Sunday, April 27, 2014

Group Walk: A River, A Lock, An Aqueduct, Two Canals, And Two Different Types of Canal Bridge

(Visiting Stainforth, South Bramwith, Braithwaite, and Kirk Bramwith)

This was another of the monthly walks where I'm the walk leader and organiser for the autism group here in Doncaster.

We were lucky with the weather; showers were forecast, but we didn't get any - it was a bit blustery and murky at times, but that was all.

The walk started at Stainforth. Three of us travelled from town on the bus and everyone else, another nine people, drove there in their cars.

We had soon left the built-up area and were walking across the fields, one of them being bright yellow with blossoming rapeseed. At this point the footpath was quite wide; this wouldn't be the case later on though when the path was narrow and the rapeseed higher than me...I've never known it to be so high.

At South Bramwith we could hear the klaxon sounding, the red lights flashing, and the barriers lowering, so we knew that a boat was passing through the swing bridge.

We needed to cross to the other side of the canal, but obviously couldn't until the bridge had swung back into place; so everyone posed for the second group portrait of the day.

It wasn't far until we reached Kirk Bramwith Lock on the Stainforth and Keadby Canal. Some of the group stopped to pick up some refreshments at the moored coffee boat, and to use the toilets on board. There's a nice grassy area at the lock where we sat and ate our sandwiches.

It was only a short walk to the River Don Aqueduct; we were lucky to time our visit with a boat going over it; unfortunately I didn't manage to get a decent photograph of the boat.

We continued walking along the towpath of our second canal of the day, the New Junction Canal, until we reached the lift bridge at Braithwaite, where yet again our timing was perfect; we were able to see the bridge being lifted for a barge to pass through.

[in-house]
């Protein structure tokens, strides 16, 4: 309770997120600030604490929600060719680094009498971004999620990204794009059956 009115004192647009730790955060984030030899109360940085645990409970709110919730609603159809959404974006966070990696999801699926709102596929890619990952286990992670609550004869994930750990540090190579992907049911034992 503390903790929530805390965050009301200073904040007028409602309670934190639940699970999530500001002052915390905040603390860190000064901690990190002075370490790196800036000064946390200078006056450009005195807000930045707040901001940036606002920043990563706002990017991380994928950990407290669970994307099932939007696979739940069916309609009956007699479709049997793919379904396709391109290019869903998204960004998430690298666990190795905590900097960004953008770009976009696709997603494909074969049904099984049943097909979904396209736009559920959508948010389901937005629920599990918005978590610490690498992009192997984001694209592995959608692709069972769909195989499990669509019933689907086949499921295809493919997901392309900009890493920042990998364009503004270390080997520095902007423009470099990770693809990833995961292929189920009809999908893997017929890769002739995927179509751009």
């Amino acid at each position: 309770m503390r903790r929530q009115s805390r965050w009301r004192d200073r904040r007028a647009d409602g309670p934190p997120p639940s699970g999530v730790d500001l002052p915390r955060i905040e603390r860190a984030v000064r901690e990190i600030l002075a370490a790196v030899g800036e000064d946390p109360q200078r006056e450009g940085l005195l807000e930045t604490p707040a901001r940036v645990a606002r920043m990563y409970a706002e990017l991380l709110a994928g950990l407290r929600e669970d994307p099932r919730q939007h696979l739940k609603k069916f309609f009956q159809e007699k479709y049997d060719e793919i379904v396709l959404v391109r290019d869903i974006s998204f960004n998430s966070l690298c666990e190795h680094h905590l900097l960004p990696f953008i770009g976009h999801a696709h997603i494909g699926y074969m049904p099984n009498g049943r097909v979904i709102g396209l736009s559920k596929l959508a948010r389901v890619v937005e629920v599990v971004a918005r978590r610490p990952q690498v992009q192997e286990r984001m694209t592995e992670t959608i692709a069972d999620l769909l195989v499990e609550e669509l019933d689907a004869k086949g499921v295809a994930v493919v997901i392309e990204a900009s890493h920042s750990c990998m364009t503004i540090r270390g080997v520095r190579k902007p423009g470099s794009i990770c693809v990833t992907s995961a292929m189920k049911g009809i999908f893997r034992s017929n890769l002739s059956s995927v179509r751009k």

By now one of the walkers was struggling a bit and so we decided to modify our route, to take the shortest route back to Stainforth, going through the village of Kirk Bramwith and then along the bank of the River Don.

The three of us who had travelled to Stainforth by bus this morning were fortunately offered a lift back into town - this was very welcome indeed.

Monday, April 21, 2014

A Visit to Elsham Hall Country Park, Lincolnshire

Not really a walk today, but a trip out with Siobhan, my support worker from social services. We did walk a fair bit though because the grounds are quite extensive; there's a trout lake, an arboretum, and a walled a small petting farm and a display of old agricultural implements to look at.

On the way back to Doncaster we stopped at Brigg for toasted teacakes and a pot of tea.

Saturday, April 19, 2014

Creswell, Darfoulds, Rhodesia, and Worksop

Until I wrote today's blog I always thought that the place where I travelled to this morning was called 'Cresswell' and pronounced appropriately...I was wrong.

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I was back walking in Derbyshire today, only just though since Creswell Crags lie right on the Nottinghamshire boundary.

When I arrived at Doncaster Interchange at seven o'clock this morning two of the Worksop services were at their stands, just a few steps separating them, and both buses due to be departing soon. Number 22 was scheduled to leave five minutes earlier and it takes a quicker obviously I got on that bus; an easy decision to make.

There isn't a bus station at Worksop. It must be one of the largest towns in the country not to have one; all the services terminate outside the maintenance depot, which conveniently is just round the corner from the main shopping street. My bus arrived on time and the bus for Creswell left just a few minutes later.

I arrived at Creswell at 08:40 and walked through a housing estate to reach the main road, possibly a modern by-pass. I saw a sign pointing to Creswell Crags, the reason for my starting today's walk from Creswell. I've never been to the crags and was looking forward to walking along the gorge, right next to the crags and the caves: I didn't see much at all though because I ended up walking along a road for over half a mile until I reached the Visitor Centre. There must have been a pedestrian entrance to avoid the road somewhere...but I never saw a sign - another comment about poor signage; last week it was Langold Country Park.